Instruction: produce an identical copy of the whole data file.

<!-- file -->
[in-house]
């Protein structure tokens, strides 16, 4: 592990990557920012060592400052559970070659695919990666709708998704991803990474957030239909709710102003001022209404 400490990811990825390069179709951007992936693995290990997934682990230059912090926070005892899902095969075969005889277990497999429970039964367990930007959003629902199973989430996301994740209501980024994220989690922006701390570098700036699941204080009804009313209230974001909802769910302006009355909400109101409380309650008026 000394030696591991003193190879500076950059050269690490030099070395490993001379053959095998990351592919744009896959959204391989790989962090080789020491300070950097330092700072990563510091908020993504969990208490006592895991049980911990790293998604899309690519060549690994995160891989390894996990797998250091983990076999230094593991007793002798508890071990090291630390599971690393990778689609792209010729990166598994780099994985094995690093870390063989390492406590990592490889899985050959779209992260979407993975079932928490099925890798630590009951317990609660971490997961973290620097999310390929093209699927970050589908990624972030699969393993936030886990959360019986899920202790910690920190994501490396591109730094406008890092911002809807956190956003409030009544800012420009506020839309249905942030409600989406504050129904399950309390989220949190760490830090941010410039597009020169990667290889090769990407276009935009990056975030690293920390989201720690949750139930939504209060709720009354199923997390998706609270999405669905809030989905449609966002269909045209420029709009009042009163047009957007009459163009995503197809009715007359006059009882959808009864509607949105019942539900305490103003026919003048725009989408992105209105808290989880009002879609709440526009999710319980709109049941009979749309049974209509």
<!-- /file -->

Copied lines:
[in-house]
């Protein structure tokens, strides 16, 4: 592990990557920012060592400052559970070659695919990666709708998704991803990474957030239909709710102003001022209404 400490990811990825390069179709951007992936693995290990997934682990230059912090926070005892899902095969075969005889277990497999429970039964367990930007959003629902199973989430996301994740209501980024994220989690922006701390570098700036699941204080009804009313209230974001909802769910302006009355909400109101409380309650008026 000394030696591991003193190879500076950059050269690490030099070395490993001379053959095998990351592919744009896959959204391989790989962090080789020491300070950097330092700072990563510091908020993504969990208490006592895991049980911990790293998604899309690519060549690994995160891989390894996990797998250091983990076999230094593991007793002798508890071990090291630390599971690393990778689609792209010729990166598994780099994985094995690093870390063989390492406590990592490889899985050959779209992260979407993975079932928490099925890798630590009951317990609660971490997961973290620097999310390929093209699927970050589908990624972030699969393993936030886990959360019986899920202790910690920190994501490396591109730094406008890092911002809807956190956003409030009544800012420009506020839309249905942030409600989406504050129904399950309390989220949190760490830090941010410039597009020169990667290889090769990407276009935009990056975030690293920390989201720690949750139930939504209060709720009354199923997390998706609270999405669905809030989905449609966002269909045209420029709009009042009163047009957007009459163009995503197809009715007359006059009882959808009864509607949105019942539900305490103003026919003048725009989408992105209105808290989880009002879609709440526009999710319980709109049941009979749309049974209509």